Part 2 of throwing Raspberry Pis at the pepper plants in my garden: On the topics of 3D printing, more bad solder jobs, I2C, SPI, Python, go, SQL, and failures in CAD
In the last iteration of this project, I walked you through my journey of throwing a Raspberry Pi into my garden beds to monitor sun and water exposure. In this article, we’ll improve the prototype into something that can feasibly used both indoors and outdoors.
Just as the previous article, this here part 2 will go over all the steps I went through and documents some of the learning experiences I’ve had.
Version 1 was fun — and it worked! But it wasn’t without its problems. Let’s do a quick retrospective as to what all needs to improve here.
One fairly prohibitive thing was cost — as a prototype, it used a beefy Raspberry Pi 4 (4GB), a machine that retails for a solid $55. Realistically, however, we’d want to build the same box for maybe $30 all in (at consumer prices!), so we can deploy multiple of them inside and out.
This is an easy fix — Raspberry Pi Zero W comes with WiFi (which will be cheaper and more ubiquitous than [PoE] Ethernet ) and can be had for $10 (if you can find one for that price). Cheap micro-SD cards retail for $3, and so do cheap micro-usb cables and power bricks, but I assume everyone has multiple piles of cables and adapters anyways. We’ll be using small breadboards, but you can also just solder copper together if you’re down for a fun ride of short circuits. Add about $2 for a solderable breadboard — and continue reading to see why that might be a good idea.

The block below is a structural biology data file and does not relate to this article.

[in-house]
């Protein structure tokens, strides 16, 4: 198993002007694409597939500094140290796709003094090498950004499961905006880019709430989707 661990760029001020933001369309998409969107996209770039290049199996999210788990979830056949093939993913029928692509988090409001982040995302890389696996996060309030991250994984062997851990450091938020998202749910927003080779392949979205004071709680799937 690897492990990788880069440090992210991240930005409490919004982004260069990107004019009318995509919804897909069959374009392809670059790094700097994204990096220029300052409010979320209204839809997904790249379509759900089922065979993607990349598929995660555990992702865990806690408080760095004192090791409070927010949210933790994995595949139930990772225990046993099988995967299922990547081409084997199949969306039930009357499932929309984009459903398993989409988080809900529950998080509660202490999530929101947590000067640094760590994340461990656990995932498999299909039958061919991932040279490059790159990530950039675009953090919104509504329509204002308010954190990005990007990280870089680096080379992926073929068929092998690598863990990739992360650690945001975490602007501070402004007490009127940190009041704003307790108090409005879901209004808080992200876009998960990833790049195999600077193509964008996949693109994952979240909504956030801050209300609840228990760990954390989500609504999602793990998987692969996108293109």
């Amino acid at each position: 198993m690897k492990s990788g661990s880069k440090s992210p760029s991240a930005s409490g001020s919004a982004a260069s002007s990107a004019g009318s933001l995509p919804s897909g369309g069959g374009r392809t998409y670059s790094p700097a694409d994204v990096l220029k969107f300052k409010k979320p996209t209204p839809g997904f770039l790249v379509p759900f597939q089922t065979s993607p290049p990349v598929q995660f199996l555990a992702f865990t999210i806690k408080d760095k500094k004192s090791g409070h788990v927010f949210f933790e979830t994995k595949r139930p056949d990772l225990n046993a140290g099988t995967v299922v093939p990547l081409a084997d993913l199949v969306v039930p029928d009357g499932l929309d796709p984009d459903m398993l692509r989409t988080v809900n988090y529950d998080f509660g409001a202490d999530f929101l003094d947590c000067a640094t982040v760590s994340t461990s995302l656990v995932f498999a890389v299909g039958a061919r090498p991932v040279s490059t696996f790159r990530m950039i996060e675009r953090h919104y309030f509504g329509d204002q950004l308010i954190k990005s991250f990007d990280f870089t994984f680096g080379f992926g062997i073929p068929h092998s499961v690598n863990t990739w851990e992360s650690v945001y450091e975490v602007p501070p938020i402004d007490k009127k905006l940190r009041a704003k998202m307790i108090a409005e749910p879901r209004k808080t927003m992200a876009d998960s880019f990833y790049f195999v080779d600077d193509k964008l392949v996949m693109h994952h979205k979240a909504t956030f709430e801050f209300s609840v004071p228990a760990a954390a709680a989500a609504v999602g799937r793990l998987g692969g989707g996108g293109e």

Back to the
Zero W: It’s a magical little stick: 1Ghz, one core, 512MB memory, 40 PIN GPIO headers, camera connector, BLE / Bluetooth 4.1 and 802.11 b/g/n WiFi. For $10. $5 without WiFi. That’s about ~7.7x the CPU capabilities of my first PC, in about 1/1,000 the volume!
It’s fair to say that it’s tiny, about half the size of a spacebar (if that’s a unit of measurement?):
Sure — some ESP32’s might come cheaper — but Raspberries also have the distinct advantage of not being a microcontroller, but rather a fully-fledged computer. And for somebody who isn’t exactly an Embedded Engineer, the learning curve is a lot less steep. The little RasPis also support USB, which is neat!
 This here is a fun read that relies on PoE and…
Continue reading: https://towardsdatascience.com/raspberry-pi-gardening-monitoring-a-vegetable-garden-using-a-raspberry-pi-part-2-3d-printing-40471bd061dc?source=rss—-7f60cf5620c9—4